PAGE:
Math is a Learning Subject: More Small Steps for Differentiation

My favorite thing about math is that is a messy thinking subject. It is a learning subject. It should be messy and full of questions. We need to teach kids that it can be glorious when it suddenly is no longer messy and the patterns and the discoveries are right in front of our faces!

We have to model this for students, and more importantly we need to give them opportunities to make math a learning subject. So often we want to give all the answers, and tell them all the patterns, and show them how magical it is, that they lose their passion for discovering math at an early age. They begin thinking that math is a performance subject…teacher asks the question, student gives the answer…25 times in a row…on a worksheet.

Instead we need to give students meaningful explorations that can often run in the background of the school day.  These can often be very simple, and they really allow for differentiation. Some students will take these explorations much further than others.

Here is a third grade example:

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The keys to making this work are:

  1. Give enough time for the exploration. This one will be 2 weeks.
  2. DO NOT, and I really mean this, DO NOT give them the answers. (This is very difficult, I know.)
  3. Tell them to work with each other! Isn’t that how we learn best? The second we want to know something we email, text or call someone. Let them teach each other.
  4. Make them research it, prove it and let them feel some confusion. This teaches perseverance and also that math is truly a learning subject. Bring in iPads, computers or have them look it up at home. (Hint: Use school tube when searching! Great resource!)
  5. Be sure that they understand that the most important part is not the answer they give you, but rather the method they use to solve it and WHY IT WORKS. That is the number one most important thing that they can get out of this inquiry activity.

Will all of the students be able to do this? Possibly…their level of understanding will vary from student to student. But in the end, when you bring them all together let the students do the talking. They will get there, if not now…they will have some prior knowledge for 4th grade.

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Making Learning Targets More Meaningful

Last year there was a push in my school district to examine how we set up and deliver learning targets. I converted all of my mini lessons from adult language to kid friendly “I can” statements, made sure they were at the top of every lesson I taught and read them carefully to students.  I assessed whether they met them or not at the end of lessons with my formative assessments, and I would spend time frantically trying to “catch up” students who didn’t meet them.

Something still didn’t feel right to me.  I felt like the students were not owning their learning. So over the summer I did some research about how to make learning targets more meaningful to students.  I stumbled upon Marzano’s Levels of Understanding. I had this bright idea that maybe students could rate themselves at the beginning of a lesson, and again at the end.  I wasn’t sure how that would work until yesterday.

First I had to post the levels of understanding on the wall where students could refer to them often. I  explained them with the pretend learning target of “I can make cupcakes”.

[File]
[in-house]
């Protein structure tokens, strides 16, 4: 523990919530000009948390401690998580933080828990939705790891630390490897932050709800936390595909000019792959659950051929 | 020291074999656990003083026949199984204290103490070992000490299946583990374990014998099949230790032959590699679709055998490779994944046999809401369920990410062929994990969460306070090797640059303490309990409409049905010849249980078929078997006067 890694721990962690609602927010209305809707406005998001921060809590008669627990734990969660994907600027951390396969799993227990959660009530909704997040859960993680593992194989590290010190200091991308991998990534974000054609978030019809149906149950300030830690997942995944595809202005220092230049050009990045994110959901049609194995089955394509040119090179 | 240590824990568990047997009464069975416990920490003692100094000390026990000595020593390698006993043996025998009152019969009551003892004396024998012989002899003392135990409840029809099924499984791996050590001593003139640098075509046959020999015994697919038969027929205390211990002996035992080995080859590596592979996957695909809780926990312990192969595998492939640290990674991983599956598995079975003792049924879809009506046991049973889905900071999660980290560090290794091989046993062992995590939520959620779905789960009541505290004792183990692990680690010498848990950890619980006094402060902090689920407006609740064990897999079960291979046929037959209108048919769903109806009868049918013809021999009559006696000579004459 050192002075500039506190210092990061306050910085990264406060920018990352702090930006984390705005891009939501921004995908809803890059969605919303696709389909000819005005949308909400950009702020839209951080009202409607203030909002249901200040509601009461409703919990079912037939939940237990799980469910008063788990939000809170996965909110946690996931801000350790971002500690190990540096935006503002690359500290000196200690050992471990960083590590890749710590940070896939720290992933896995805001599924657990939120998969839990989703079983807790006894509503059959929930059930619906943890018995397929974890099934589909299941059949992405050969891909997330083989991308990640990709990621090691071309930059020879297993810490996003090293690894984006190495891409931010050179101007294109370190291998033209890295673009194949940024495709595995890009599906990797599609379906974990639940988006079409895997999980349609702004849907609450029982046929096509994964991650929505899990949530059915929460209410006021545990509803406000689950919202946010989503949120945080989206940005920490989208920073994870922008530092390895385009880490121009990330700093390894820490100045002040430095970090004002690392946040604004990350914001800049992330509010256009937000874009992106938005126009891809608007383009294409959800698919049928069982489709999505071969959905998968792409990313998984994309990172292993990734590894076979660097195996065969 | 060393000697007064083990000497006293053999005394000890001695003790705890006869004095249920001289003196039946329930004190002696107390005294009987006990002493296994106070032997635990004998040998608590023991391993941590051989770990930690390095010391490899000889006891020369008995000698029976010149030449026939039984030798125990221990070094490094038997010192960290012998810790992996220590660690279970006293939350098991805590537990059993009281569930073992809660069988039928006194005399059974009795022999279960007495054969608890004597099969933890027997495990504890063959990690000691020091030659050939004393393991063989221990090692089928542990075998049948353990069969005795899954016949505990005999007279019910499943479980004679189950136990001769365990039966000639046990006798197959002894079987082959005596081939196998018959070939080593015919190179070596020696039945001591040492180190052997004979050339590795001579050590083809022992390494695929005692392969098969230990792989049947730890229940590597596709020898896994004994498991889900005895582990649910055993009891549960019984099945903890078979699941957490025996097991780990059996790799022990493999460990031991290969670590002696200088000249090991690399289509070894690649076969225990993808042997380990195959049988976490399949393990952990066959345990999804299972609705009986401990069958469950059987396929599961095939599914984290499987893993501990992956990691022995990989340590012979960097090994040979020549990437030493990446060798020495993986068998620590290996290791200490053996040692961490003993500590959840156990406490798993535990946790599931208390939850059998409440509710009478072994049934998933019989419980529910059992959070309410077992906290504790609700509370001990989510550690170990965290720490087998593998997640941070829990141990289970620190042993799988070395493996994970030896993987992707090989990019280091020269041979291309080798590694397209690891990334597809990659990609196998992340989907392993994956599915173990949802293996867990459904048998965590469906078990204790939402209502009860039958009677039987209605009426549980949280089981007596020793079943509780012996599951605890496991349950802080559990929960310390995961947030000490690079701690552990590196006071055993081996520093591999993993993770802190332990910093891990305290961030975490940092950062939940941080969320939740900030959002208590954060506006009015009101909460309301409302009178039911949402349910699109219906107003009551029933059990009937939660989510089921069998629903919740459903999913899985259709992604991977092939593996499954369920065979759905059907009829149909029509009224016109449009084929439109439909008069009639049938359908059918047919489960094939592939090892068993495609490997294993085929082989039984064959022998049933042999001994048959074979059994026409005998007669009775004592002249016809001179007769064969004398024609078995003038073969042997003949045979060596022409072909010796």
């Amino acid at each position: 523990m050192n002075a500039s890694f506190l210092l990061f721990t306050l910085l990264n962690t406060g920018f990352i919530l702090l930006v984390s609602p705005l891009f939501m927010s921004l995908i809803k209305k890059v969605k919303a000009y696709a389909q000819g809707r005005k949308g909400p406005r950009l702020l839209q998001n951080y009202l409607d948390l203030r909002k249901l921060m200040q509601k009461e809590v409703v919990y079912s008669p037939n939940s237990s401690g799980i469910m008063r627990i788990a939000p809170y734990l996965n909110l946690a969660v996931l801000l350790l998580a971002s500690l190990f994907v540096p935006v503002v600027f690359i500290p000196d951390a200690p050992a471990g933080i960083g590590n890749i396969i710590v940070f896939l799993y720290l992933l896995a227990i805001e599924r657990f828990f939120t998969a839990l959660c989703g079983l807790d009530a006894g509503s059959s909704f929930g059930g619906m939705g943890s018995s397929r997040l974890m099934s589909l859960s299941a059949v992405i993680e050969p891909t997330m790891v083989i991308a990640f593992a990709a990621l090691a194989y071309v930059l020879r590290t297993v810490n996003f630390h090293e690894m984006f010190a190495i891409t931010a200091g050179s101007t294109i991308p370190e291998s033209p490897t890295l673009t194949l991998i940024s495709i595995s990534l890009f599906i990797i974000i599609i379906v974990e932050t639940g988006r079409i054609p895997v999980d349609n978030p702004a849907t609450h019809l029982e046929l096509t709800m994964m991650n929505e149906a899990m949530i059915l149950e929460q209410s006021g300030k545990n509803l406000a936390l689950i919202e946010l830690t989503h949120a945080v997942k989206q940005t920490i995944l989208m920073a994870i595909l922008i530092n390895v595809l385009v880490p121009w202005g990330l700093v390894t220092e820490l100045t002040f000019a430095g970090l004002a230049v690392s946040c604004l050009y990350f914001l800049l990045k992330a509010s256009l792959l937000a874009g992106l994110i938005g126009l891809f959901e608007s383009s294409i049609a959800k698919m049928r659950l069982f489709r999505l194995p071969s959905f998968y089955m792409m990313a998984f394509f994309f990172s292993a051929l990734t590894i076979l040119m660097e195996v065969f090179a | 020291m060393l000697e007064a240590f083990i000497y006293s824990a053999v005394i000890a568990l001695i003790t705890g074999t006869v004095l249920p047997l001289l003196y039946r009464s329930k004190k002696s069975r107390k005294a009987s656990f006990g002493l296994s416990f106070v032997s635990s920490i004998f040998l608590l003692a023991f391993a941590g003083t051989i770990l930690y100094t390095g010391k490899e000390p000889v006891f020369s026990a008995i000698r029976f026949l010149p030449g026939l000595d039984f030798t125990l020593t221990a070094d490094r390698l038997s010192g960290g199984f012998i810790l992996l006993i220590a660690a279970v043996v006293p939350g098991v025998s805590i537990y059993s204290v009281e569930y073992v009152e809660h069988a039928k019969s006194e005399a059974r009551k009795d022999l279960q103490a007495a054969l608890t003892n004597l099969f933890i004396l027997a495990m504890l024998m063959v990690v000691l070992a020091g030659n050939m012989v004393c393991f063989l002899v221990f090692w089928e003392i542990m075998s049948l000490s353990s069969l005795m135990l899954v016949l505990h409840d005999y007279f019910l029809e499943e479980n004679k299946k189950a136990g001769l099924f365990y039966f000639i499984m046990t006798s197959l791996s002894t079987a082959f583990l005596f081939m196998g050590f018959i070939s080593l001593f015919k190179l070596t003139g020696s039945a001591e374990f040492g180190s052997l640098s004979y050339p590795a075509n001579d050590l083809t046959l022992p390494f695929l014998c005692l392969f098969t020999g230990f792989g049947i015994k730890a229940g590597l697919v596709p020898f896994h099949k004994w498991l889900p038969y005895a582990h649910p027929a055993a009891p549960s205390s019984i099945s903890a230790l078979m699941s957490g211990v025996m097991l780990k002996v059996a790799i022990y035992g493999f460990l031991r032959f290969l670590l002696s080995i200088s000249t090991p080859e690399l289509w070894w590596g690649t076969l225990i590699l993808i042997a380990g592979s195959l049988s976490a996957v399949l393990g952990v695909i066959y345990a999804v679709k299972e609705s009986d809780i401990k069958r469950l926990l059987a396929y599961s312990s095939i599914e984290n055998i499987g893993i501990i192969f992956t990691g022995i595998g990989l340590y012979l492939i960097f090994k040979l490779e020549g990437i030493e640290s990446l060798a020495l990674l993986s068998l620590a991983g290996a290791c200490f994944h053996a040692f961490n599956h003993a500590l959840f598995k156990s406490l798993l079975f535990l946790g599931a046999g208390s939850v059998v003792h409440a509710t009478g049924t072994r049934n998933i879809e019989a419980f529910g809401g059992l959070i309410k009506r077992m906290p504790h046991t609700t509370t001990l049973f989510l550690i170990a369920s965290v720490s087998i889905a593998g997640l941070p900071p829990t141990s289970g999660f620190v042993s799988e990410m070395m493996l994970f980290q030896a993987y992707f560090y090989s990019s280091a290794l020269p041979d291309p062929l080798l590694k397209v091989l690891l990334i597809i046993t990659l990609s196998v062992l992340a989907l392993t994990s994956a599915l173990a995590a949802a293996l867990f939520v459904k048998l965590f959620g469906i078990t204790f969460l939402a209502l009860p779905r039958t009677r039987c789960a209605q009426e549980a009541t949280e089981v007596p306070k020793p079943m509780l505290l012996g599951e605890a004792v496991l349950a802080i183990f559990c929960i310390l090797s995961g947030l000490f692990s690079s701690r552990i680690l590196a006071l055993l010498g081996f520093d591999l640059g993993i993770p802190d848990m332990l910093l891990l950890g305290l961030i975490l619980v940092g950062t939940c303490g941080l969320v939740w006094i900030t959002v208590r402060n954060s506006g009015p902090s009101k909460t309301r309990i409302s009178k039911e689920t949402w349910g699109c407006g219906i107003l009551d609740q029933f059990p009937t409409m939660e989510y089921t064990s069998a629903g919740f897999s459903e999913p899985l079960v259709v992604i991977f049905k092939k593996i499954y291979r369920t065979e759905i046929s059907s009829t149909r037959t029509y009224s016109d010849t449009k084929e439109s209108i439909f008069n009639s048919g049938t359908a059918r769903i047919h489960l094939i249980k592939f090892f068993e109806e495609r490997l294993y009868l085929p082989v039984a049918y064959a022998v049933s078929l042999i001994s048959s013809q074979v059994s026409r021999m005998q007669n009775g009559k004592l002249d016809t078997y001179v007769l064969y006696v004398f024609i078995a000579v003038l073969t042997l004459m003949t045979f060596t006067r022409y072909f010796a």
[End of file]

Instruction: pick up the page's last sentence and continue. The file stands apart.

0: You have the recipe and the ingredients out, but you can’t even get started.

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1:  You get the ingredients mixed (with an adult) in the bowl, but that’s all you can really do.

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2:  You get it all mixed, pour it into the baking pan, but you can’t work the oven, it is too hard for you.

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3:  You did it! You made an awesome cupcake! (I would totally eat that cupcake, wouldn’t you?)

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4:  You not only make the cupcake, you add sprinkles and serve it with milk, because it’ll taste better.

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I gave this a try during math yesterday.  I read the learning target: “I can write a number up to 1,000 in expanded form.” I asked them to rate themselves on their learning target in their math journal. As I peeked over their shoulders, I noticed a few 1’s and a lot of 2’s and 3’s.  I went through the mini lesson, had them practice several problems, and gave them an exit slip.

After they were finished filling in their exit slip I brought them to the carpet for closure.   I asked them to rate themselves again right on their exit slip.  Then, I explained that to get to recess, I was looking for people who achieved a 3 on the level of understanding chart. Suddenly I noticed some uncomfortable shifting and squirming with a bunch of the students at the carpet.  A couple of them raised their hands and asked if they could redo their slip.  I realized that holding them accountable this way was weeding out the students who finished their exit slip in a hurry (not caring if they got it right) to get to recess.  The number of students that I would have to follow up with the next day dropped from 8 to 2!

Holding them accountable with this scale let them know that THEY were the ones in charge of their learning, not me.  While I am not sure if I’ll be able to do this for every lesson, I’m sure going to try! The impact on their learning and their precision to the learning target was awesome.